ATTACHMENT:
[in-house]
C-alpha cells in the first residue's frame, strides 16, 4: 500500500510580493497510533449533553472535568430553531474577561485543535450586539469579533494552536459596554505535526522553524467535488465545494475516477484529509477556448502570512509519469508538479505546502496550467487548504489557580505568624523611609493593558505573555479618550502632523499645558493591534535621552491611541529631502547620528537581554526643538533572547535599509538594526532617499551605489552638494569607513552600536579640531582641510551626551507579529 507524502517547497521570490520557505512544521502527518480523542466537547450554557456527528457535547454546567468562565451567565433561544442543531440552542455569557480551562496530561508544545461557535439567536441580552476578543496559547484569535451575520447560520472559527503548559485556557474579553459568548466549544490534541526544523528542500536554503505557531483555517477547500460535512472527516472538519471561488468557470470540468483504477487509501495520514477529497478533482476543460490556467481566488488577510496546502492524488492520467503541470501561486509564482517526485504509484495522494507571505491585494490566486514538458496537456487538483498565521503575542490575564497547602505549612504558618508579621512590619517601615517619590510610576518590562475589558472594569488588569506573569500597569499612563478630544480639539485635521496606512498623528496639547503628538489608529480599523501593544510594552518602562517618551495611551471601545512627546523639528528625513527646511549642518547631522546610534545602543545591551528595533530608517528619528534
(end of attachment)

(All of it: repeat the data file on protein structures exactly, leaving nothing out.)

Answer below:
[in-house]
C-alpha cells in the first residue's frame, strides 16, 4: 500500500510580493497510533449533553472535568430553531474577561485543535450586539469579533494552536459596554505535526522553524467535488465545494475516477484529509477556448502570512509519469508538479505546502496550467487548504489557580505568624523611609493593558505573555479618550502632523499645558493591534535621552491611541529631502547620528537581554526643538533572547535599509538594526532617499551605489552638494569607513552600536579640531582641510551626551507579529 507524502517547497521570490520557505512544521502527518480523542466537547450554557456527528457535547454546567468562565451567565433561544442543531440552542455569557480551562496530561508544545461557535439567536441580552476578543496559547484569535451575520447560520472559527503548559485556557474579553459568548466549544490534541526544523528542500536554503505557531483555517477547500460535512472527516472538519471561488468557470470540468483504477487509501495520514477529497478533482476543460490556467481566488488577510496546502492524488492520467503541470501561486509564482517526485504509484495522494507571505491585494490566486514538458496537456487538483498565521503575542490575564497547602505549612504558618508579621512590619517601615517619590510610576518590562475589558472594569488588569506573569500597569499612563478630544480639539485635521496606512498623528496639547503628538489608529480599523501593544510594552518602562517618551495611551471601545512627546523639528528625513527646511549642518547631522546610534545602543545591551528595533530608517528619528534